More than 300 the Palestinian General Federation of Trade Unions (PGFTU) members took part in the PGFTU Congress in Nablus late last month, where delegates voted to boost representation of women and reinforced the federation’s commitment to worker rights. They were joined by representatives from 16 international organizations, including the International Trade Union Confederation (ITUC), the Solidarity Center and the International Labor Organization (ILO).
Delegates at PGFTU’s Fifth Congress voted to increase from 20 percent to 30 percent the representation of women across all PGFTU bodies over the next four years; agreed to enforce Palestine’s minimum wage law and work to make it a living wage; and reinforced the PGFTU’s stance in defending the freedom to form unions.
Also during the three-day conference, PGFTU General Council members elected Shaher Saad as secretary general and voted in 24 representatives of national general unions, including four women, to the executive committee, along with seven men and women unionists to the financial and administrative audit committee. All will serve four-year terms. The elections were observed by representations from the ILO, the Arab Labor Organization and U.S. and European trade unions and federations.
Delegates backed ongoing dialogue with allies as the PGFTU campaigns for fair labor laws that guarantee decent work for workers and a fair social security law for workers and their families. In ensuring that women make up 30 percent of the federation’s leadership, delegates seek to guarantee their input in designing labor policies and executing union resolutions and reinforced their commitment to promoting the role of Palestinian working women as a key force in the national and local markets.
Participants also emphasized the need to network with civil society organizations and legal groups that to work toward establishing a democratic and transparent civil society.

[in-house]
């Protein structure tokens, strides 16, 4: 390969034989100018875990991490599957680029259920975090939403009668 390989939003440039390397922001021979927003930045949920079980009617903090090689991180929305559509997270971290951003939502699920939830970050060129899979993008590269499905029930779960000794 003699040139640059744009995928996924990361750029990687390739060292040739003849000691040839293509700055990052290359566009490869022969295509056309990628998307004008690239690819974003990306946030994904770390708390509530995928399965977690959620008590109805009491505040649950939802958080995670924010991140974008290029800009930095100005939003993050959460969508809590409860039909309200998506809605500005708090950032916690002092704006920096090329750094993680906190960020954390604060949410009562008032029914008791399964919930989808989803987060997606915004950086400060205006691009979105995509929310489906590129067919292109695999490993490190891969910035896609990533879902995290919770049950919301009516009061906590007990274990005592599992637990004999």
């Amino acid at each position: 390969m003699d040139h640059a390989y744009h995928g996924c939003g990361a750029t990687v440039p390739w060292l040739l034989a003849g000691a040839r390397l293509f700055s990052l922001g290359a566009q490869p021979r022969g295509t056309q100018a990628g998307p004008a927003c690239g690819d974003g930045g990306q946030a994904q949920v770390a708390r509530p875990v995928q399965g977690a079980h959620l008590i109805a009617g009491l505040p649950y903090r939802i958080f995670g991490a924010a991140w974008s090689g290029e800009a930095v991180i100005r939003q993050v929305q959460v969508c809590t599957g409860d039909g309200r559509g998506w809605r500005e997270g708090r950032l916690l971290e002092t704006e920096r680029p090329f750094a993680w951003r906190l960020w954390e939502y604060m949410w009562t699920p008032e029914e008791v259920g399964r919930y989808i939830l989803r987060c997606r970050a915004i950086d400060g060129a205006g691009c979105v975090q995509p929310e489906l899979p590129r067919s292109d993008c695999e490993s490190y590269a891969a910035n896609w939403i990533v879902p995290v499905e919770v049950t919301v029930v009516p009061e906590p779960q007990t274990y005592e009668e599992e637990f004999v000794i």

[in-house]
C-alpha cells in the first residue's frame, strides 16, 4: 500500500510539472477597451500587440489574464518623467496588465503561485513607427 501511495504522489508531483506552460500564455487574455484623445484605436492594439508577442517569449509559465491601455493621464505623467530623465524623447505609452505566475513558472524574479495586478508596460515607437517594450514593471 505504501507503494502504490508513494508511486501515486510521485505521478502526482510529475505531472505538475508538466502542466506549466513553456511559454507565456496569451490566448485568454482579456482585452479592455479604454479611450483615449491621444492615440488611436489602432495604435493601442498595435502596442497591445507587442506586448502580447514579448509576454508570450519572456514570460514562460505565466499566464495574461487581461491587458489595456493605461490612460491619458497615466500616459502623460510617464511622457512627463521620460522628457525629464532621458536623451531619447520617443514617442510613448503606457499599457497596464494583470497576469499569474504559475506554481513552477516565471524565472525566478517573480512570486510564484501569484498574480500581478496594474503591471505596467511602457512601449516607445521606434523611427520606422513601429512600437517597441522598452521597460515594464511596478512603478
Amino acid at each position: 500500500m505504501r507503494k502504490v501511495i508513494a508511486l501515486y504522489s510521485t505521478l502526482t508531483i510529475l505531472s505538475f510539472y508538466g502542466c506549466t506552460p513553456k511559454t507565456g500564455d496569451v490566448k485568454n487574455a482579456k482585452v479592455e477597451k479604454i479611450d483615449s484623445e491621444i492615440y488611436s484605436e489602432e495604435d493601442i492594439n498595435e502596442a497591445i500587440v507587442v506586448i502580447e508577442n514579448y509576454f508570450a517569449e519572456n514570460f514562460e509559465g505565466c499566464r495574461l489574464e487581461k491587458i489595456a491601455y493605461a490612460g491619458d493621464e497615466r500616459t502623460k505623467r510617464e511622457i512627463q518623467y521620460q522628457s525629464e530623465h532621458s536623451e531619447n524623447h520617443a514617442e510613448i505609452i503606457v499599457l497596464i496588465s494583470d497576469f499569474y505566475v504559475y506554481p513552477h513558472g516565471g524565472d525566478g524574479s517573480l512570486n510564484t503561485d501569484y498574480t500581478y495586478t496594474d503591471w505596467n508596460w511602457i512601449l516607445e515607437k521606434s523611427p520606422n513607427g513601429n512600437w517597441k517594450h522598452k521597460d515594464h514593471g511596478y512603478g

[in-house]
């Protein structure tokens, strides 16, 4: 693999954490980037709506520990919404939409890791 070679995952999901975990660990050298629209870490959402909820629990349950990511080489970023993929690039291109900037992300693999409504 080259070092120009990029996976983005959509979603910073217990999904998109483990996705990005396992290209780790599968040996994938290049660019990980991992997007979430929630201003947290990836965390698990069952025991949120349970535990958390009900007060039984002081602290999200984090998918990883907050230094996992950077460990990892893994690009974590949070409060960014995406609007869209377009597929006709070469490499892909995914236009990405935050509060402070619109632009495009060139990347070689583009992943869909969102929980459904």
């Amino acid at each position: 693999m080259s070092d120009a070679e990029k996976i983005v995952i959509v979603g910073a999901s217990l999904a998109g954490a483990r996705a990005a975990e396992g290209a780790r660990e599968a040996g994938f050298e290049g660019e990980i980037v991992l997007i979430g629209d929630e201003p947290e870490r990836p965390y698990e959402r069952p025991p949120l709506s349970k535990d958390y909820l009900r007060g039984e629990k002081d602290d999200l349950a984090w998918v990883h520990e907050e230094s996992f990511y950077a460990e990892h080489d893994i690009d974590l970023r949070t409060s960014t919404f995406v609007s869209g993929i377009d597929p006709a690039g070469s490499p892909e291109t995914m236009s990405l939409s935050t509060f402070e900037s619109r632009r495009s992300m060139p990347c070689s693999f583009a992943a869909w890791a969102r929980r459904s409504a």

In his remarks, Saad said workers will achieve social justice and fairness through a strong and independent trade union movement that seeks to elevate workers’ voices and protect him from exploitation.
Since April 2015, at least 14 Honduran union leaders and members have suffered threats or violence, including one who was disappeared and another one who was murdered, part of a campaign of intimidation against worker rights documented in a new report by the Union Network against Anti-Union Violence in Honduras.
Days after the report’s release, Nelson Geovanni Núñez Chávez eceived renewed death threats for helping banana workers form unions, according to the Honduras-based nonprofit ACI-Participa. Last November, Núñez Chávez was forced to leave his home with his family after repeatedly being followed and harassed.
Nuñez Chavez is an organizer for the Honduran agricultural workers’ union, Sindicato de Trabajadores de la Agroindustria y Similares (STAS), and host of the radio program, “Unionist on the Air.”
Four of the 14 union members and leaders who were victims of violence were active in the Network against Anti-Union Violence—a trend Honduran human rights activists say is a troubling development that may indicate those who actively seek justice for perpetrators of violence are targeted for attack.
Héctor Martínez Motiño, president of a local sectional union of Workers of the National Autonomous University of Honduras (SITRAUNAH), was murdered in June despite protection from the Inter-American Commission on Human Rights (IACHR). Environmental activist Berta Cáceres Flores, who was murdered last month in Honduras, also had IACHR protection. Observers say there was no police presence around either Martínez Motiño or Cáceres when they were killed. ACI-Participa has documented the assassination of 13 recipients of precautionary measures.